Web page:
• Bond length
    • Octet Rule
      Chemical compounds tend to form so that each atom, by gaining, losing, or sharing electrons, has an octet of electrons in its highest occupied energy level.
      • Hydrogen is an exception because it is stable with 2 electron in outer shell.
      • The eight electrons come from the main-group energy levels being filled.
      • s2p6 totals 8 electrons
    • Bonding and octet rule
      F __ __ __ __ __
      1s 2s 2p
      F __ __ __ __ __
      1s 2s 2p
      Bonding electron pair in overlapping orbitals
      Li __ __
      1s 2s
      F __ __ __ __ __
      1s 2s 2p
    • Exceptions to the Octet Rule
      Most main-group elements
      Tend to form covalent bonds according to octet rule
      • Exceptions
      • Hydrogen – forms bonds where it is surrounded by only two electrons
      • Boron - has just 3 valence electrons, so it tends to form bonds in which it is surrounded by six electrons
      • BH3
      H
      B
      H H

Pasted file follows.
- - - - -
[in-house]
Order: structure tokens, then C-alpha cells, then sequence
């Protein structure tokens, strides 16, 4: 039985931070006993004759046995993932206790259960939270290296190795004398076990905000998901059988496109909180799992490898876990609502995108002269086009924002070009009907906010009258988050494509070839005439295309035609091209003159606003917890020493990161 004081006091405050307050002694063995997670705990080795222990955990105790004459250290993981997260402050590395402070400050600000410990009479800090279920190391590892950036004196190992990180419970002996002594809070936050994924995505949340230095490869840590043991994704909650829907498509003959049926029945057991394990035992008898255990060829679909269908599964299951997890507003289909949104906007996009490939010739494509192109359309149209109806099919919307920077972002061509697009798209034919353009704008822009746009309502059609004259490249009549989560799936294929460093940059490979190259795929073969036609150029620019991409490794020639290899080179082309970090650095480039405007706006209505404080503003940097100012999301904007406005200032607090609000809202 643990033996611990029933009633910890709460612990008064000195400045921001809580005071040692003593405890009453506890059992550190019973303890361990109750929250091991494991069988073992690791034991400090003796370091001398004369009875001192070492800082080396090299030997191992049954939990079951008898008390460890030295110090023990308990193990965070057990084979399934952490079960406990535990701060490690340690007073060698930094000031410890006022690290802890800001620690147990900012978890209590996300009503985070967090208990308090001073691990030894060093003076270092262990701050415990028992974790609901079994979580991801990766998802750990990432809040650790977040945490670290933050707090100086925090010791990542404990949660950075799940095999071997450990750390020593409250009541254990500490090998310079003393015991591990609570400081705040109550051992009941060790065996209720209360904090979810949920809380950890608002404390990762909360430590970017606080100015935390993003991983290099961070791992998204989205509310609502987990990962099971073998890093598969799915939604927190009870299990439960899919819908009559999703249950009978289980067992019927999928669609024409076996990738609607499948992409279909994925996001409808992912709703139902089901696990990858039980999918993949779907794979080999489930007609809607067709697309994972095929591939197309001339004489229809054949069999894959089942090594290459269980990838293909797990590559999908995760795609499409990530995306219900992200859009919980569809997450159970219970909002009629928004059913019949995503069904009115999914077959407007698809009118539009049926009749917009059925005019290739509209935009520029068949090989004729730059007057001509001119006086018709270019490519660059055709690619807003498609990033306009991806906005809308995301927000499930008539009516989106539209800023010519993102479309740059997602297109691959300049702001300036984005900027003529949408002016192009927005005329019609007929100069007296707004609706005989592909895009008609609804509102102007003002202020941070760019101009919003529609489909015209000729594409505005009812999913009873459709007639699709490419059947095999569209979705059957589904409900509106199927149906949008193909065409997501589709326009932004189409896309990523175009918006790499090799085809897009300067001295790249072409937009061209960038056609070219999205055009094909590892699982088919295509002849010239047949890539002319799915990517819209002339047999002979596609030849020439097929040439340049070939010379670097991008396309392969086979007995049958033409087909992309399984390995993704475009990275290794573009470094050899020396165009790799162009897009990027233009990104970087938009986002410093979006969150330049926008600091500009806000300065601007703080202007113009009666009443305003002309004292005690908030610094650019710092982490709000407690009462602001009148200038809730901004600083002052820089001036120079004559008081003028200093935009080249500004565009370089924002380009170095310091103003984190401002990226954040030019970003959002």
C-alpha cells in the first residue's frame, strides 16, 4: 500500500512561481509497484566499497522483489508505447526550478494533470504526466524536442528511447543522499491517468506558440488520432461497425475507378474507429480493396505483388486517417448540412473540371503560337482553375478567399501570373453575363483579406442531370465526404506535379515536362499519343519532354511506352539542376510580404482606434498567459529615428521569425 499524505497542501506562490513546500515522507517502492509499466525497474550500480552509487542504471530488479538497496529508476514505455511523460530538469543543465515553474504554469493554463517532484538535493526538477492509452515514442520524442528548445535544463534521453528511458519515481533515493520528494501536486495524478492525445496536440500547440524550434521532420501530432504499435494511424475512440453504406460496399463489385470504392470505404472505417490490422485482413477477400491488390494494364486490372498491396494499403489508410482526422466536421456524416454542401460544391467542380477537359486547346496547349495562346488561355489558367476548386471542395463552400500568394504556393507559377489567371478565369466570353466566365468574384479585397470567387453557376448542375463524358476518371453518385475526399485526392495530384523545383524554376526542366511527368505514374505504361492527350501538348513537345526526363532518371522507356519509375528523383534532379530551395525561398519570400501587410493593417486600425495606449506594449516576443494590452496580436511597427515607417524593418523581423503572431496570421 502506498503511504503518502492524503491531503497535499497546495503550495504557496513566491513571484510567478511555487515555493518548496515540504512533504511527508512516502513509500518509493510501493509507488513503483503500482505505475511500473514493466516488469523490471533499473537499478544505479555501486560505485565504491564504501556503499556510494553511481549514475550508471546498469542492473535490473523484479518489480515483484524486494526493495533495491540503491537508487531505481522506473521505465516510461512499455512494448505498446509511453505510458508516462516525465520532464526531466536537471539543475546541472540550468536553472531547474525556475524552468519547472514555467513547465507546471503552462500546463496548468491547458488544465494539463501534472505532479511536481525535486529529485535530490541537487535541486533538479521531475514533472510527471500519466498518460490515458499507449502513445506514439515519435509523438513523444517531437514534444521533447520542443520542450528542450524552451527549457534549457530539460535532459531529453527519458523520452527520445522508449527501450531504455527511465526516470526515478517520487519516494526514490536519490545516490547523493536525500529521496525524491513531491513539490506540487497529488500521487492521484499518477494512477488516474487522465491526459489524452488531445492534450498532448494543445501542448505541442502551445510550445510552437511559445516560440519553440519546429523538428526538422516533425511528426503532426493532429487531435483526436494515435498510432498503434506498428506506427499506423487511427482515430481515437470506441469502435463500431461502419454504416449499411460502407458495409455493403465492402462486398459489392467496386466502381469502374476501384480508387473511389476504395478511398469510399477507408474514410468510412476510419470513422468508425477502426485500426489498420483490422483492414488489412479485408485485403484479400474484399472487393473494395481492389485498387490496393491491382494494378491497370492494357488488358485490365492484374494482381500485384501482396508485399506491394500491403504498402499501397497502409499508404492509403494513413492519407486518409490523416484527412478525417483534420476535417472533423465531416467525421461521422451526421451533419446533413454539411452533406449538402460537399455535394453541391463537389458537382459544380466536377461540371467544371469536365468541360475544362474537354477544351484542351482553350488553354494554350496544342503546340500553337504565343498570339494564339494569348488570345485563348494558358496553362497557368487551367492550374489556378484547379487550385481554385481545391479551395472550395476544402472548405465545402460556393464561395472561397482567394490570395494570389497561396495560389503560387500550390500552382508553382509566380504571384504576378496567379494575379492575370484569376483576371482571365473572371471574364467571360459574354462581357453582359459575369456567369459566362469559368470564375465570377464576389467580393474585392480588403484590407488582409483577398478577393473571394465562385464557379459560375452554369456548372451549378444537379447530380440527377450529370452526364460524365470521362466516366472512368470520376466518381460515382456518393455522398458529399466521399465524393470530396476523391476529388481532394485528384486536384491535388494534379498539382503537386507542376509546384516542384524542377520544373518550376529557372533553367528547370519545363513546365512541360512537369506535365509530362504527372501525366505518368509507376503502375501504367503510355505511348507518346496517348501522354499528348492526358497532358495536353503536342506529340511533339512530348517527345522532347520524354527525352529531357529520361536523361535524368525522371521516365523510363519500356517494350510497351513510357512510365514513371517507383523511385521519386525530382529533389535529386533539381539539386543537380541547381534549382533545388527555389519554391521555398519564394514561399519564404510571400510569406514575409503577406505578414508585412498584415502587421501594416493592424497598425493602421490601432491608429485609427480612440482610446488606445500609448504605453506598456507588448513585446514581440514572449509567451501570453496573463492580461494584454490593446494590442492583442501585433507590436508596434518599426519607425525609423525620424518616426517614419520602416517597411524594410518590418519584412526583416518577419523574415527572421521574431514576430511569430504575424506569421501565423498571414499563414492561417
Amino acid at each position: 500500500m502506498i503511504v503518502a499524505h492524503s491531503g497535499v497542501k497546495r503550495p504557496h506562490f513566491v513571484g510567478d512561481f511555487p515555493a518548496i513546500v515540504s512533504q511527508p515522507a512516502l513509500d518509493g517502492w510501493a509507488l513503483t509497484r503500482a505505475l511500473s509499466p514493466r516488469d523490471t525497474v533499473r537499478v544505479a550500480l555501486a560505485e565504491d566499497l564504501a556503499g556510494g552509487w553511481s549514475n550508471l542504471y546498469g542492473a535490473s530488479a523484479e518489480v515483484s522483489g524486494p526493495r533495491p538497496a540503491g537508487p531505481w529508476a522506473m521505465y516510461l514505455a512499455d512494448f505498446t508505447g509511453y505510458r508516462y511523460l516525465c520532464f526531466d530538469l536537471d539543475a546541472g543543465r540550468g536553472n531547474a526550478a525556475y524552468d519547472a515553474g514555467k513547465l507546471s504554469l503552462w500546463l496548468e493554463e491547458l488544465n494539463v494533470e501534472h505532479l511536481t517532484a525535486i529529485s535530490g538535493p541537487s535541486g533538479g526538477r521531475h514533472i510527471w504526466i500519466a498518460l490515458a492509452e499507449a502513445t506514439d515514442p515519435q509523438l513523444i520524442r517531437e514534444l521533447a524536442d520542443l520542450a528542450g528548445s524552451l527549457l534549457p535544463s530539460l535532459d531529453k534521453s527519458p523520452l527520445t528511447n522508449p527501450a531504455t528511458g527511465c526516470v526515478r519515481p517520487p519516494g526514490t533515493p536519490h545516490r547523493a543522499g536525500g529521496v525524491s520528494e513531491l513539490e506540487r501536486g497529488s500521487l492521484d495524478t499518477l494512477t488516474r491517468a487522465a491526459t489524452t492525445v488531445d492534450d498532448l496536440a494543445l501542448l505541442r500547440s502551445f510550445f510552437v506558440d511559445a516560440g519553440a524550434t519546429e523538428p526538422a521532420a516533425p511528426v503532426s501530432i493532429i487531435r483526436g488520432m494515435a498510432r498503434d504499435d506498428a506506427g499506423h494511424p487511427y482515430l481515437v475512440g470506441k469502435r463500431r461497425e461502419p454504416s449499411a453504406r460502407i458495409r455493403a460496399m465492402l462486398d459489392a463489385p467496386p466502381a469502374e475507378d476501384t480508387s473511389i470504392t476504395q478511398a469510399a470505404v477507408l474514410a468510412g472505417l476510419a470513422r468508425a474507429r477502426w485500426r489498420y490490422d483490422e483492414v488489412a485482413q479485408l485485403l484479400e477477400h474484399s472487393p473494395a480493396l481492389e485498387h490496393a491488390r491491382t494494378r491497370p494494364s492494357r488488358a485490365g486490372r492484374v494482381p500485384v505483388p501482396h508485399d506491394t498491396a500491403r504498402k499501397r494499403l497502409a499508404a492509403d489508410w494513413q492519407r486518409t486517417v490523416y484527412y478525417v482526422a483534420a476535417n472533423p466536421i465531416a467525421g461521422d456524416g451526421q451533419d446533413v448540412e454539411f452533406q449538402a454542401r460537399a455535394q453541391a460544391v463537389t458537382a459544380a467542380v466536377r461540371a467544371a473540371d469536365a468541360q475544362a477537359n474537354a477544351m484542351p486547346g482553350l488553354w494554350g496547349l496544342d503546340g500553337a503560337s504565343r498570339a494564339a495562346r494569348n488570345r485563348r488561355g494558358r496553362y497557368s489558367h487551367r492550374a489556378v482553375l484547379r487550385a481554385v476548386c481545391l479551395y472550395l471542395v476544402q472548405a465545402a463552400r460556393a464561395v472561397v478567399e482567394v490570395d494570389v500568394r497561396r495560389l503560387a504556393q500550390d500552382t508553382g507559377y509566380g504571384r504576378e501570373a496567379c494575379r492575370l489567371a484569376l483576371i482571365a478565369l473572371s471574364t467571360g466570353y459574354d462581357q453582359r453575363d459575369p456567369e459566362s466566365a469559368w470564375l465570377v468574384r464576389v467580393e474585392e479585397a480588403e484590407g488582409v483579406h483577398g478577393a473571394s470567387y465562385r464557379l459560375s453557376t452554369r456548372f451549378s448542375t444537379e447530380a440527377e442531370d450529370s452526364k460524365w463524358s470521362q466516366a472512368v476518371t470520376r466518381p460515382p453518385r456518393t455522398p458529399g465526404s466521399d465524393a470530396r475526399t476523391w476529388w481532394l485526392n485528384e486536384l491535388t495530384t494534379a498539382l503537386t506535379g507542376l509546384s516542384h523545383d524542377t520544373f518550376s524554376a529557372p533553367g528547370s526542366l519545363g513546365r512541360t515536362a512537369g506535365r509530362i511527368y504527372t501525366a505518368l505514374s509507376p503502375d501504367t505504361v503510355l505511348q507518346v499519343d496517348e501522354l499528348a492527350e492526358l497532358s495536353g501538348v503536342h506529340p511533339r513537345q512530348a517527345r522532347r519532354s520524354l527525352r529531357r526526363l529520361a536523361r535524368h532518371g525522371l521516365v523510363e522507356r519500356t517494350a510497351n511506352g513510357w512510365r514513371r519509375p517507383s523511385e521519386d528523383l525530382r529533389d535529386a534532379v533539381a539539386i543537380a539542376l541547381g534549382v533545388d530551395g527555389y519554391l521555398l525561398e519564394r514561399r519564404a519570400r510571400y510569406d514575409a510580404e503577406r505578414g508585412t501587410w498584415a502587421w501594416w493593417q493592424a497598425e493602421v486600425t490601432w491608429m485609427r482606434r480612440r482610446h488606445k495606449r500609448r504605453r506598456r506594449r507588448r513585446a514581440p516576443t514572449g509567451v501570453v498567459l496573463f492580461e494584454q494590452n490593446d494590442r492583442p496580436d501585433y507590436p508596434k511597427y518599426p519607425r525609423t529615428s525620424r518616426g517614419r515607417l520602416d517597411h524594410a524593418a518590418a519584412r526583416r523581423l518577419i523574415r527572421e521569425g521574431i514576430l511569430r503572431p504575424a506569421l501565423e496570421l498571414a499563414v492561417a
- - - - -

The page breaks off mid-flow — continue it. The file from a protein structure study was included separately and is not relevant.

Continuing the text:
• Electron-Dot Notation
      Electron-configuration notation in which only the valence electrons of an atom of a particular element are shown, indicated by dots placed around the elements symbol
      Dots – valence electrons
      Symbol – nucleus and inner-shell electrons
      I
      7 Valence electrons
      53 protons
      73 neutrons
      36 inner shell electrons
    • Electron-Dot Notation
      First three rows of periodic table
      Group
      1 2 13 14 15 16 17 18
    • Lewis Structures
      Formulas in which atomic symbols represent nuclei and inner-shell electrons, dot-pair or dashes and dots between two atomic symbols represent electron pairs in covalent bonds, and dots adjacent to only one atomic symbol represent unshared electrons.
      • Unshared pair ( lone pair ) –
      • Pair of electrons that is not involved in bonding and that belongs exclusively to one atom
      • Structural formula –
      • Indicates the kind, number, arrangement, and bonds but not the unshared pairs of the atoms in a molecule
      • Single Bond –
      • Covalent bond produced by the sharing of one pair of electrons between two atoms.
      B F
      B – F
    • Draw the Lewis Structure of iodomethane, CH3I
      1. Determine the type and number of atoms in the molecule
      1 C 3 H 1 I
      2. Write the electron-dot notation for each type of atom in the molecule
      C H I
      3. Determine the total number of valence electrons in the atoms to be combined